Training Wheels

Andrew Dederer
by Andrew Dederer
training wheels

For the second time in less than two years, I’ve been relegated to rental car Hell. My normal ride is busy recovering from a second rear-end encounter initiated by a young driver in iffy conditions. Previously on “This Is Not Your Beautiful Car,” I sampled one of the last of the great V8 Interceptors– I mean, the Pontiac Bonneville. It was so large– on the outside– that I was constantly checking the rear-view mirror for Tomcats auguring-in for a landing. On the inside, it was plush and chock-full of gadgets. But it was also more cramped than an Olympic swimmer after a seven course meal. This time ‘round I got sentenced to an 05’ Taurus.

While the Ford is definitely roomier inside than the plastic Pontiac, the Taurus lacks what anyone would call “style.” In fact, to complete the generic motif, it really needs the word “CAR” in black block lettering adorning its hood, roof and doors. Driving-wise, the Ford Taurus is about as close to a Porsche Boxster as a block of cement. The Taurus’ interior is cheap-looking, if hard-wearing (which may or may not be a good thing). But hey, this baby’s got a stereo, cruise-control, power windows and map lights. So, unlike Christina Aguilera, it’s not a complete stripper. And it’s got me thinking: the Taurus would make a great “first car.”

When I was growing up, “kids’ cars” were usually pre-abused sedans from the late ‘60s’ or anytime in the ‘70s’. These battle-weary Yank tanks or plus-sized rice burners were considered a pro-active solution to teenage driving. The reasoning was simple: put as much iron as possible between junior or little missy and whatever solid objects they might strike in some late-braking encounter. While these sofas-on-wheels were less nimble than k-fed after his tenth Long Slow Comfortable Screw Against the Wall, they’d shake off a lot of minor scrapes– especially if they were from the duck-billed 5mph bumper era. They were also dirt cheap to fix.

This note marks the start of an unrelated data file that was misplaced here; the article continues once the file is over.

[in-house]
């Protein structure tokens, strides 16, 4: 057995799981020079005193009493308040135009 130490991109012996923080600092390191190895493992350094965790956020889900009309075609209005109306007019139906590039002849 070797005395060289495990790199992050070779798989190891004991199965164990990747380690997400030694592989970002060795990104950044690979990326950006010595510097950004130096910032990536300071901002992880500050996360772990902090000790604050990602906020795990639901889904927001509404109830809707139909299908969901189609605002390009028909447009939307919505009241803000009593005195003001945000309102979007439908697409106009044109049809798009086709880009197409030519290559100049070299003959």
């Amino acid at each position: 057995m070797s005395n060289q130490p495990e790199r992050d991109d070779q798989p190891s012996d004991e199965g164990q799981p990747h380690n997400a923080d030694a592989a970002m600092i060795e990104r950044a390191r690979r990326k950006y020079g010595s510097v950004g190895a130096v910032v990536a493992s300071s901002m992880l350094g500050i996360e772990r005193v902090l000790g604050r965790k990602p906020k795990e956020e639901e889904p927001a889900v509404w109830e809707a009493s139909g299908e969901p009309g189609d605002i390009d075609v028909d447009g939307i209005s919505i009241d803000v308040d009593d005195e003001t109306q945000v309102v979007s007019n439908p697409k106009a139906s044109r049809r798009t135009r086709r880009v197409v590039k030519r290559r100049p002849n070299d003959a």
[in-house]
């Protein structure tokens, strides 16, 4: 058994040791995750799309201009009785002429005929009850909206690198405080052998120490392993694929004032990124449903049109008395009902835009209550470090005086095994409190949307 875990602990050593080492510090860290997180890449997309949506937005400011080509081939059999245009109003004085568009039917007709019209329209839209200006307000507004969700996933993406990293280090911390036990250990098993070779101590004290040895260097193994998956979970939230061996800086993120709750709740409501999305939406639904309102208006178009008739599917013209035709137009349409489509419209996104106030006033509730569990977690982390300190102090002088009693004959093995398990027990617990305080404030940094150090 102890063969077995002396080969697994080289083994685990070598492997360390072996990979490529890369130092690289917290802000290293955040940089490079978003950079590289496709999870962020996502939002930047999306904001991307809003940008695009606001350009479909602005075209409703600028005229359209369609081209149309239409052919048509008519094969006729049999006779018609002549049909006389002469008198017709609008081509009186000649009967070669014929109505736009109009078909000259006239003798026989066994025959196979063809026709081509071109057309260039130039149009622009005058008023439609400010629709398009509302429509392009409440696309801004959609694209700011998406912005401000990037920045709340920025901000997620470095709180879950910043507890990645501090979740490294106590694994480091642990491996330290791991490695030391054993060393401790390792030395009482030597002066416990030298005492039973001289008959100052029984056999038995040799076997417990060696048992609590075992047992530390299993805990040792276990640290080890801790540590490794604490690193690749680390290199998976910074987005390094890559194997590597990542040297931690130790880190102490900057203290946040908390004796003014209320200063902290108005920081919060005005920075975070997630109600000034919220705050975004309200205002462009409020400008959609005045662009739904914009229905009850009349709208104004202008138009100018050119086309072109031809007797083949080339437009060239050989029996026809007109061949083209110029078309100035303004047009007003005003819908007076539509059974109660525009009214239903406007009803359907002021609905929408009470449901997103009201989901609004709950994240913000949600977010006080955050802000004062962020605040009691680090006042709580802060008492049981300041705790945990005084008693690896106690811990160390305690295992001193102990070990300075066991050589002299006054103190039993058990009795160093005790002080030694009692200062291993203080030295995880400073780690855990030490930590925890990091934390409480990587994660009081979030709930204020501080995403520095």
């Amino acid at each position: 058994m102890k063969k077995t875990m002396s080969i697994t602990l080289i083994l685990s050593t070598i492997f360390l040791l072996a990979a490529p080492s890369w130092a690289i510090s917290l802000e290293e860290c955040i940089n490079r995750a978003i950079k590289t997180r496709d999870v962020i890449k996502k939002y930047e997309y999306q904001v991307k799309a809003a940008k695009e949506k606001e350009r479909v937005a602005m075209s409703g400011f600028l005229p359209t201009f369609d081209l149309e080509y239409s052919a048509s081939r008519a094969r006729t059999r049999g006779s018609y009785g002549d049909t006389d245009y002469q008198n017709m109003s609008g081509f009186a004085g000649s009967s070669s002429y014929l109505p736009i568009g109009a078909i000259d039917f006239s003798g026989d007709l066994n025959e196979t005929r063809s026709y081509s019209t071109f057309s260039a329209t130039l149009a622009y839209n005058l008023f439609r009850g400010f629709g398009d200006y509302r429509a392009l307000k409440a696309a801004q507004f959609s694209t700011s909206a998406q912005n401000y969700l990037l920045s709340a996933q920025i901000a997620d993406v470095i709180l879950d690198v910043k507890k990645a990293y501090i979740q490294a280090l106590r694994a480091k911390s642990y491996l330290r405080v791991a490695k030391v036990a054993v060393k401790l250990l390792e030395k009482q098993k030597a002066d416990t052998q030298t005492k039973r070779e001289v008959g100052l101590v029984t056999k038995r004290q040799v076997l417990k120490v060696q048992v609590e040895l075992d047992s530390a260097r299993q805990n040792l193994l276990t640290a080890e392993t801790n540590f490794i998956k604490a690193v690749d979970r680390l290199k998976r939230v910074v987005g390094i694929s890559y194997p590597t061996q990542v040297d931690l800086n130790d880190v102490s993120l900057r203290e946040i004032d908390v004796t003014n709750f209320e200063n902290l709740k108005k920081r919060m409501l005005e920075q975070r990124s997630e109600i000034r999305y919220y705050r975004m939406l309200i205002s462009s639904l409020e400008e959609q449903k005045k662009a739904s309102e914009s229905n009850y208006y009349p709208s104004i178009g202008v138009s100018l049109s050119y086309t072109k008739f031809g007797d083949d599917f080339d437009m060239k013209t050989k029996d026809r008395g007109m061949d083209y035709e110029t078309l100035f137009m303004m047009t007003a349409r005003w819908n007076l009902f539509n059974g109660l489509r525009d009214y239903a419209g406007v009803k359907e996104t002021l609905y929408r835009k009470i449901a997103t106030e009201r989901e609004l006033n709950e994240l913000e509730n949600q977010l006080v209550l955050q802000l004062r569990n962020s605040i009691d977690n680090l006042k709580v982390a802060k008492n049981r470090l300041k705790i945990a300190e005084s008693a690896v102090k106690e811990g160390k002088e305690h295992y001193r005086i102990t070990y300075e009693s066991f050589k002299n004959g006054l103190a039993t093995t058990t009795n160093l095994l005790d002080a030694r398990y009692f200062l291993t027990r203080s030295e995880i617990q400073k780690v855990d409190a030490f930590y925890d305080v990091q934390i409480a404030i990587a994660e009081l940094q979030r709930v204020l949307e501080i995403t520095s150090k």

Of course, there were a few kids whose parents bought them something sexy and brand-new– and a replacement after they’d bent it. And others were forced by financial circumstances to share the family car. The practice was understandable but deeply unnatural; it implied that your money was going toward other things, like college.

Kids who received ratty wheels did what they could to be cool. They tinted the windows and blared the soundtrack from “Shaft” or other proto-hip-hop tunes. Thankfully, there wasn’t much anyone could do about these beaters’ underwhelming performance, save slapping on some serious rubber, and no one thought about tires until they were as bald as Kojak. Any performance-oriented body mod got the derision it deserved.

While it’s an ancient bit of iron (practically unchanged for 10 years), the Taurus is a decent car for post-permit progeny. ASs it's only slightly faster than a power walker, Ye Olde Understeer would never get a rookie driver in trouble. While the Taurus' handling isn’t particularly sharp (as in a butter knife), the car pretty much goes where you aim it. There’s just about enough acceleration to merge into traffic. It’s wide and low enough that rollovers are less likely than a rigged lottery draw. And if something did happen, the Taurus four-star crash protection would see you right.